By asking about social factors around poverty, the Social Metrics Commission has helpfully highlighted that, as my noble friend Lady Stroud mentioned, many people with disabilities are living harder lives than some ever realised, and that households earning up to £200,000 can receive childcare support, yet lack of quality affordable childcare continues to keep the poorest families out of work.

But it is with regret that I have to challenge the claim that the commission has united left and right, and point out that it has instead missed the elephant in the room. Why do I say that? First, although there is a greater focus on the social conditions of poverty, it remains a relative financial measure and will drive a financial rather than a social response. This runs counter to the Government’s emphasis on improving life chances in the Welfare Reform and Work Act 2016, which enabled policymakers to paint from a much richer palette. My noble friend Lord Freud, from whom it is a pleasure to hear again on this subject, committed the Government to,

“look at all the root causes … They include addiction, problem debt and family instability. The approach will enable anyone to hold us to account for the actions we have taken and the progress we have made”.—[Official Report, 9/12/15; col. 1599.]

I therefore urge the Government again to reintroduce the family stability indicator. Previously the Minister, my noble friend Lord Agnew, told this House that evidence,

“tells us that the quality of relationships within a family had a greater impact on child outcomes than the structure of the family”.—[Official Report, 2/11/17; col. 1539.]

While the family stability indicator did not provide a complete picture, it is essential to have in the mix—hence my second and perhaps even greater criticism of the commission’s work. It once again misses the biggest driver of poverty in the UK today: family breakdown. We will never adequately address poverty by ignoring this national crisis or failing to include indicators to measure it.

This is where left and right should concur. The Joseph Rowntree Foundation recently found that persistent poverty hovers at around one in 10 of most household types; for lone-parent households, it is one in four and rising. The commission’s own measure shows that most family types hover around a 22% poverty rate, while the rate for lone-parent families more than doubles, at 54%. Without adequate regard to the fact that we are a world leader in family breakdown, any commission, however well meaning, will fail not only to unite politics but to grips this ultimate root cause of poverty.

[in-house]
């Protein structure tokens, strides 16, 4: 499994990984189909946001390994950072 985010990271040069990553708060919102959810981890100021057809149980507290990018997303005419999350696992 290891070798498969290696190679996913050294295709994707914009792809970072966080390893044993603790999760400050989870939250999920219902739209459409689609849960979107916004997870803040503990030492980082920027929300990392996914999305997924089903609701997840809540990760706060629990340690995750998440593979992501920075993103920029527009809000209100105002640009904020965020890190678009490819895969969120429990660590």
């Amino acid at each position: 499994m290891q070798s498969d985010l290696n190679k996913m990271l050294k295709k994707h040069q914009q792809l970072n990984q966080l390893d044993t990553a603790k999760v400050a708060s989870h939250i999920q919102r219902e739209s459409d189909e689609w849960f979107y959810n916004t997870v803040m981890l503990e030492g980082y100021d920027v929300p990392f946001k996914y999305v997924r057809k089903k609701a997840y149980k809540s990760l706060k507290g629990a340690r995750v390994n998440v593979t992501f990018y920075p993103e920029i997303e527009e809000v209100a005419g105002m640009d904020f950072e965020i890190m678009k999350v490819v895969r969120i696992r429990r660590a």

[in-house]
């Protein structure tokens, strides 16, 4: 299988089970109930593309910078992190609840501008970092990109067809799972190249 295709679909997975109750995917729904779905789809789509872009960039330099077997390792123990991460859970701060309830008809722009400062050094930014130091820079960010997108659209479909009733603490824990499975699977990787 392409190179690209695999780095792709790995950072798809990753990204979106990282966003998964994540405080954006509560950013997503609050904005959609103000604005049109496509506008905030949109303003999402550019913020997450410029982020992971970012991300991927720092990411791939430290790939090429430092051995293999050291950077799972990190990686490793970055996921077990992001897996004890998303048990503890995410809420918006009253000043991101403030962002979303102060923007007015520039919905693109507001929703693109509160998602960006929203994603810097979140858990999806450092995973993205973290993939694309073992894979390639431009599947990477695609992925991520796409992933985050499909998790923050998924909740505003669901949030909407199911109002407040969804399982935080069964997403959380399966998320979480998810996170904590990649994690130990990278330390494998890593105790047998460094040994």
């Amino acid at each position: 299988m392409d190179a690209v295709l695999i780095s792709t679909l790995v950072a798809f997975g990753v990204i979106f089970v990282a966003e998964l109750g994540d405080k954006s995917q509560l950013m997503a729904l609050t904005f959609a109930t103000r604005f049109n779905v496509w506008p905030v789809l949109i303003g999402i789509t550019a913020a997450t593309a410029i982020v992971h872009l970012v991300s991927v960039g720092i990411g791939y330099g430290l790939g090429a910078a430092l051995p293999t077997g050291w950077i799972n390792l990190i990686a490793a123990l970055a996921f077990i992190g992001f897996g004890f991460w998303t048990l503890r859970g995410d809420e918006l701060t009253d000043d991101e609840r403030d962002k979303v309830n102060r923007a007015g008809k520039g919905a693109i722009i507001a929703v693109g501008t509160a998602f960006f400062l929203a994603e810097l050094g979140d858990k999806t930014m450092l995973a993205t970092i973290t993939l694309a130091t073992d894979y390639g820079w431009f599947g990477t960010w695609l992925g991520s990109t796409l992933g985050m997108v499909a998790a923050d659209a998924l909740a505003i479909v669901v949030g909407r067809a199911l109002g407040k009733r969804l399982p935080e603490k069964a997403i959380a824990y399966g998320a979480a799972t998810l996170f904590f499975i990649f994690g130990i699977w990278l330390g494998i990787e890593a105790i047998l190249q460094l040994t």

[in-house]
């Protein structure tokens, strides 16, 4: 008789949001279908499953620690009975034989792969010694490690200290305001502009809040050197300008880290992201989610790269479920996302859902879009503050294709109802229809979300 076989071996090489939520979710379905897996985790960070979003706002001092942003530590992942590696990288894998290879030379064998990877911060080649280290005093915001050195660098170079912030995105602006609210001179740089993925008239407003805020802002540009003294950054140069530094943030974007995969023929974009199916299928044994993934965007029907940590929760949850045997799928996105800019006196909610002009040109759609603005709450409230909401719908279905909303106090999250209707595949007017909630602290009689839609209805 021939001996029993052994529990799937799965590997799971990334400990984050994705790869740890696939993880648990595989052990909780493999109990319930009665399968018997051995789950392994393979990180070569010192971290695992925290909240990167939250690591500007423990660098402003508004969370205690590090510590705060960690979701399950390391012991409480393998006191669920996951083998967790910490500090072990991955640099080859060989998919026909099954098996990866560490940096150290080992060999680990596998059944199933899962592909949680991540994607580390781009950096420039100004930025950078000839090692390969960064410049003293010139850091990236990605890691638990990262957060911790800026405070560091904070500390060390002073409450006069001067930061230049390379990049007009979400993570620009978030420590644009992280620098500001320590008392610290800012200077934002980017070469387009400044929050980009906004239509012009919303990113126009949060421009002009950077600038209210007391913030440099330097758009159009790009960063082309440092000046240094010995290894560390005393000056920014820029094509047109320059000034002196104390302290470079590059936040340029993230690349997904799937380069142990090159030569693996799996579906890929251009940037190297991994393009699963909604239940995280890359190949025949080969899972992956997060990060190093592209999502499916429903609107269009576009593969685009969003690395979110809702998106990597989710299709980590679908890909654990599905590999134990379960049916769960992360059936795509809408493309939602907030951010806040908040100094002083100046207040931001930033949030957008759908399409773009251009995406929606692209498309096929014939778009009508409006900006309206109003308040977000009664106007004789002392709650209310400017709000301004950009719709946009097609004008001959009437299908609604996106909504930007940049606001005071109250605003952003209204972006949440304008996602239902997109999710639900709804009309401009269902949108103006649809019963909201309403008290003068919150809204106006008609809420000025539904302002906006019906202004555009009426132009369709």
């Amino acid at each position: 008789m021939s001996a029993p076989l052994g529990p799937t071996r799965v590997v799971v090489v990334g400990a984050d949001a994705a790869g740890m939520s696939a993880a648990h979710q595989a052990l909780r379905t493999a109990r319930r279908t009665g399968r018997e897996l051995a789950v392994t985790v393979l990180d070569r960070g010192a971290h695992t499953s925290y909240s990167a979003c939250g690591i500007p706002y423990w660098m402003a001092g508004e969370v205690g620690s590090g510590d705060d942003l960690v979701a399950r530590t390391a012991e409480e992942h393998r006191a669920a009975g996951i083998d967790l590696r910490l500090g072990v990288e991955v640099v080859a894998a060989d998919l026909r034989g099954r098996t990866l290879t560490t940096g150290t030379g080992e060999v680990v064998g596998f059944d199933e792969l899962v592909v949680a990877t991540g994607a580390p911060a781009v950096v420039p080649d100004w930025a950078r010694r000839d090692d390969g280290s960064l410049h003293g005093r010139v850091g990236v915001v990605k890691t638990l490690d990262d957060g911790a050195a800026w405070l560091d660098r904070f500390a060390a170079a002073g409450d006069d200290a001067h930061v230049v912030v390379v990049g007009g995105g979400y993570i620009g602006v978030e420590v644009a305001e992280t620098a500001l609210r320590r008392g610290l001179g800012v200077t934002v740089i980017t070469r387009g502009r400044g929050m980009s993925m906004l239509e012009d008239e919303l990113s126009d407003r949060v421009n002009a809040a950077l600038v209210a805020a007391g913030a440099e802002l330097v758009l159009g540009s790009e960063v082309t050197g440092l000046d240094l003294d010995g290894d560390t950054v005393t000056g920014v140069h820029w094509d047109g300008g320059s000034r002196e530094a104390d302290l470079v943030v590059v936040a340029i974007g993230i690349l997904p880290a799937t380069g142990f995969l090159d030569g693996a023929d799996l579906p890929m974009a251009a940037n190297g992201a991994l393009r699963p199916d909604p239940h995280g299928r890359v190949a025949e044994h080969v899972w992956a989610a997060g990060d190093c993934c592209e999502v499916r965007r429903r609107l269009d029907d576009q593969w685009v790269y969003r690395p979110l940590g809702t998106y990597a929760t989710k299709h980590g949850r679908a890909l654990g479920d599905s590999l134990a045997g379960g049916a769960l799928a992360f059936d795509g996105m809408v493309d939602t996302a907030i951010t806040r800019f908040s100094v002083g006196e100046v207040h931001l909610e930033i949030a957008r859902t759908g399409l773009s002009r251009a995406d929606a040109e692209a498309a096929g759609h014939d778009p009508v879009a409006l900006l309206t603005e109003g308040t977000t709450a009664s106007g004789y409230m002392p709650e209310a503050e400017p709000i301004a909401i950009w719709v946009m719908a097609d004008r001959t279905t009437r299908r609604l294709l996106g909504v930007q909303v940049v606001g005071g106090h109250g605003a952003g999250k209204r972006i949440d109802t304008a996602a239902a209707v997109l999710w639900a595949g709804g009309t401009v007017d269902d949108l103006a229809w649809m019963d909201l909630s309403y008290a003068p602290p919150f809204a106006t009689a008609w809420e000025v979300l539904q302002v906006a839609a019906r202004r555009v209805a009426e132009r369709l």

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My Lords, I add my congratulations to the noble Baroness, Lady Stroud, and the Legatum Institute on establishing the Social Metrics Commission and on her leadership. Whatever our political differences, if we agree that it is a primary responsibility of government to reduce poverty, we must welcome the establishment of a better database and an extensively agreed definition and description of poverty. I hope that all the parties will be able to accept that the account of poverty so far provided by the SMC is an improved basis for understanding, for debate and for the development of policy.

Confronted by the statistics in the SMC report—some of them highlighted just now by the noble Baroness— we should be dismayed. It is a collective failure that 4.5 million children are living in poverty, that 6.9 million people who are in poverty live in families with a disabled person, and that 7.7 million people are living in persistent poverty. The challenge, presented anew by the SMC, is to put the reduction of poverty front and centre in our politics.

The SMC has admirably sought not only to understand material poverty but to take account of the lived experience of poverty: for instance, social isolation and mental and physical ill health. As it develops its methodology, I hope that the SMC will consider adding an indicator of cultural poverty, which has a profound effect on well-being, thence health, thence material poverty.

The massive and cumbrous social security system cannot move fast and takes time to get things right, as we see with universal credit. But policy must take account of social change, rapid as it is, the fragmentation of class, immigration, changing economic geography, the impact of technology: the actual experience of people’s lives. The UK Government, which at the moment—extraordinarily—has no official measure of poverty, should surely adopt the model offered by the SMC.